Growing up, I had many questions about the way ashrams operate that always felt mysterious to me. When I was seven years old, my mother’s cousin left her family and friends and went to live in the Himalayan mountains with a guru. It was a surprise to everyone because she had never been spiritually inclined. More than a decade later, I decided that I would travel to the ashram where she lived with her guru. I didn’t recognise her at first, and was immediately told that I couldn’t touch her. She wasn’t my relative anymore – she was the mother of the ashram now. Though I was thrown by the rules and regulations of the place, my stay at the ashram was pleasant. Yet there were so many questions I had that remained unanswered. Were they lovers? Was that allowed or acknowledged? I tried to ask a few people these questions but my curiosity was met with blank stares or even disgust. I was fascinated by the way information was divulged or withheld, and by the unspoken agreement to not ask questions.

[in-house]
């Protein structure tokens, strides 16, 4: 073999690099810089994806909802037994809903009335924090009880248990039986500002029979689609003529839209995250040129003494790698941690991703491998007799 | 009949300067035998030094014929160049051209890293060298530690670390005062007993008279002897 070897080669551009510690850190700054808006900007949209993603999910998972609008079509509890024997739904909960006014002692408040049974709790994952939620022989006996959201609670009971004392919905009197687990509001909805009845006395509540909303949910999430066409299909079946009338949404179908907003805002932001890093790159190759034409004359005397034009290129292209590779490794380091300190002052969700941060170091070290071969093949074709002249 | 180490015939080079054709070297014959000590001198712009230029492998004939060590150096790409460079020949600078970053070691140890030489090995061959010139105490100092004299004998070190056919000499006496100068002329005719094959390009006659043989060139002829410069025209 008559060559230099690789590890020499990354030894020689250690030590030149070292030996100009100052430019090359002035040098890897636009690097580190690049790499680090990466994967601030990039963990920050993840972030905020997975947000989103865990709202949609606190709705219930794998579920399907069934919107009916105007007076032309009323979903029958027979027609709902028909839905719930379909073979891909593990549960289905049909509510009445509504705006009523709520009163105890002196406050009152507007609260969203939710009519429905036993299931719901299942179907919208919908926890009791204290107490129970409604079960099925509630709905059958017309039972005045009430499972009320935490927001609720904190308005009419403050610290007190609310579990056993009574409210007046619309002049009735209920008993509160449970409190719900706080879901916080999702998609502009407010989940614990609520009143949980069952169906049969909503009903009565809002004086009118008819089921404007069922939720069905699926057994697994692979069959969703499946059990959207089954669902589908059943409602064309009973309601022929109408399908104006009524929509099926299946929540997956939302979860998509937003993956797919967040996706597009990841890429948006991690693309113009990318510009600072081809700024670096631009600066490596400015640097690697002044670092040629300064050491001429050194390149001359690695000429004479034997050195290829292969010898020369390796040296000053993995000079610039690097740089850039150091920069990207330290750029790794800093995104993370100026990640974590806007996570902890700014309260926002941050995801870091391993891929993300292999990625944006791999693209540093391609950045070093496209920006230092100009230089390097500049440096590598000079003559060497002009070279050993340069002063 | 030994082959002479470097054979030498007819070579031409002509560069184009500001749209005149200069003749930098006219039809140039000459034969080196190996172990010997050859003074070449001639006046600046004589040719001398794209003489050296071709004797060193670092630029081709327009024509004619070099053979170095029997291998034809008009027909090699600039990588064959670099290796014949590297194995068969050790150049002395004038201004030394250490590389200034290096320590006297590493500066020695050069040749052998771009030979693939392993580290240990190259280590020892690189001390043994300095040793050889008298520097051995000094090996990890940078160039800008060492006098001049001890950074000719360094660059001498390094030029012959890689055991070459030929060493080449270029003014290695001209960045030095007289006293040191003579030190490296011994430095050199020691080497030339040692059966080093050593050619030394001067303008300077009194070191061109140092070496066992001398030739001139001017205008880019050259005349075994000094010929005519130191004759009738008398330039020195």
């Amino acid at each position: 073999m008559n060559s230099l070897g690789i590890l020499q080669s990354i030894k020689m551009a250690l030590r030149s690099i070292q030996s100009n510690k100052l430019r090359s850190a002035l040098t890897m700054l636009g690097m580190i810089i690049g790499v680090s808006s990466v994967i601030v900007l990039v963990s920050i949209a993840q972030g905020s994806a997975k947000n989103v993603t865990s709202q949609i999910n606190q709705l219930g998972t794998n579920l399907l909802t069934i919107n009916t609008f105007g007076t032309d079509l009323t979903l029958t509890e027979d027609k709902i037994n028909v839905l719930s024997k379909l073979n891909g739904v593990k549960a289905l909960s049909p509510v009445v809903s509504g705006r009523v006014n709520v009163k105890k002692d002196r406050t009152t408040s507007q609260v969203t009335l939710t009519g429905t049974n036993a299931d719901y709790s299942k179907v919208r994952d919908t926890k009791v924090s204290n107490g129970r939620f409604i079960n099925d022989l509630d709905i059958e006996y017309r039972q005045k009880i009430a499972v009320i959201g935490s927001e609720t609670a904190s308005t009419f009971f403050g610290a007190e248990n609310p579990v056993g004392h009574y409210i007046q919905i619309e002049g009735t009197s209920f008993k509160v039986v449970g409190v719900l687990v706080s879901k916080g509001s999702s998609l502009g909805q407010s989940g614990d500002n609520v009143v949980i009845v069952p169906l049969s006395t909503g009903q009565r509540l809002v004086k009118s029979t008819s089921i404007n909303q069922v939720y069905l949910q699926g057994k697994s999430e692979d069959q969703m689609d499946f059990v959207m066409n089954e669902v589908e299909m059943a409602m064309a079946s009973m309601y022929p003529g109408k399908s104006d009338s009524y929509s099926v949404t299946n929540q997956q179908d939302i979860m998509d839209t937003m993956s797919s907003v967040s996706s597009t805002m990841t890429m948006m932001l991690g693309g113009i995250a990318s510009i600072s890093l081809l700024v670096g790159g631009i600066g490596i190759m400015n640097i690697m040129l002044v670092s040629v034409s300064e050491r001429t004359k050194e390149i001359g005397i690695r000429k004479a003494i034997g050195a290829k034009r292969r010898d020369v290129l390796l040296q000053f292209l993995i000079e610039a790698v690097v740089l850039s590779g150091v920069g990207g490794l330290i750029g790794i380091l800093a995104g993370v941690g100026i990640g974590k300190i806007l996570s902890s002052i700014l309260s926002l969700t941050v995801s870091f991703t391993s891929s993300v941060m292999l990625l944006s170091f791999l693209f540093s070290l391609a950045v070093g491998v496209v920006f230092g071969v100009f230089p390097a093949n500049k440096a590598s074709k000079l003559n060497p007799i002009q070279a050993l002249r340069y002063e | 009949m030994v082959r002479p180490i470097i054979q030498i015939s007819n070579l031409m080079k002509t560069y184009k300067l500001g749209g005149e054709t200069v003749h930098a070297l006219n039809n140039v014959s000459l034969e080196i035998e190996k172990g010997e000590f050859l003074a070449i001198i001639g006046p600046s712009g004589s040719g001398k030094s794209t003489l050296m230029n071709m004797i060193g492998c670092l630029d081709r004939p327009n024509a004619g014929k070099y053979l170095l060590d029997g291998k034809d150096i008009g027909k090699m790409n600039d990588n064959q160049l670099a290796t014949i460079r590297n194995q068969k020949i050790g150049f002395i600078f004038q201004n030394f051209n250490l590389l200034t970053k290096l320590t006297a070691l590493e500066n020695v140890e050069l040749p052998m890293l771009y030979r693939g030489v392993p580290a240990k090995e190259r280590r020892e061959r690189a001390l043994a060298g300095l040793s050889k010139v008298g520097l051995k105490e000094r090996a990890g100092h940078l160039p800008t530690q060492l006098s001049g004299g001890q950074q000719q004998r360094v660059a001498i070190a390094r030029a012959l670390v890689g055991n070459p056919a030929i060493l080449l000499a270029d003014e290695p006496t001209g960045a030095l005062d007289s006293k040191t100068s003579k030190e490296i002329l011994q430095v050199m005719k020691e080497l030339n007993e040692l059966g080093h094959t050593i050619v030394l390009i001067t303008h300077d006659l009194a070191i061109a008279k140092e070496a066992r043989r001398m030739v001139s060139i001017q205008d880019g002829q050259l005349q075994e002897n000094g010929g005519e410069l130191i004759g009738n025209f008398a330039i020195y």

Antara’s mother Tara suffers from Alzheimer’s. Does this produce only an extreme version of the fallibility of memory?
Alzheimer’s is of course different than the normal faltering of memory, but I think its poetic and metaphoric possibilities place it on a spectrum. Memory is not only co-authored, but it’s deeply subjective. It is easy to second-guess your recollections, particularly when another person protests enough about your memory of an incident. We often don’t remember the details of an exchange, but only the feelings that were produced. And if you hear another version of a particular history enough, it will supplant your own memory, and quite literally take up residence in your mind.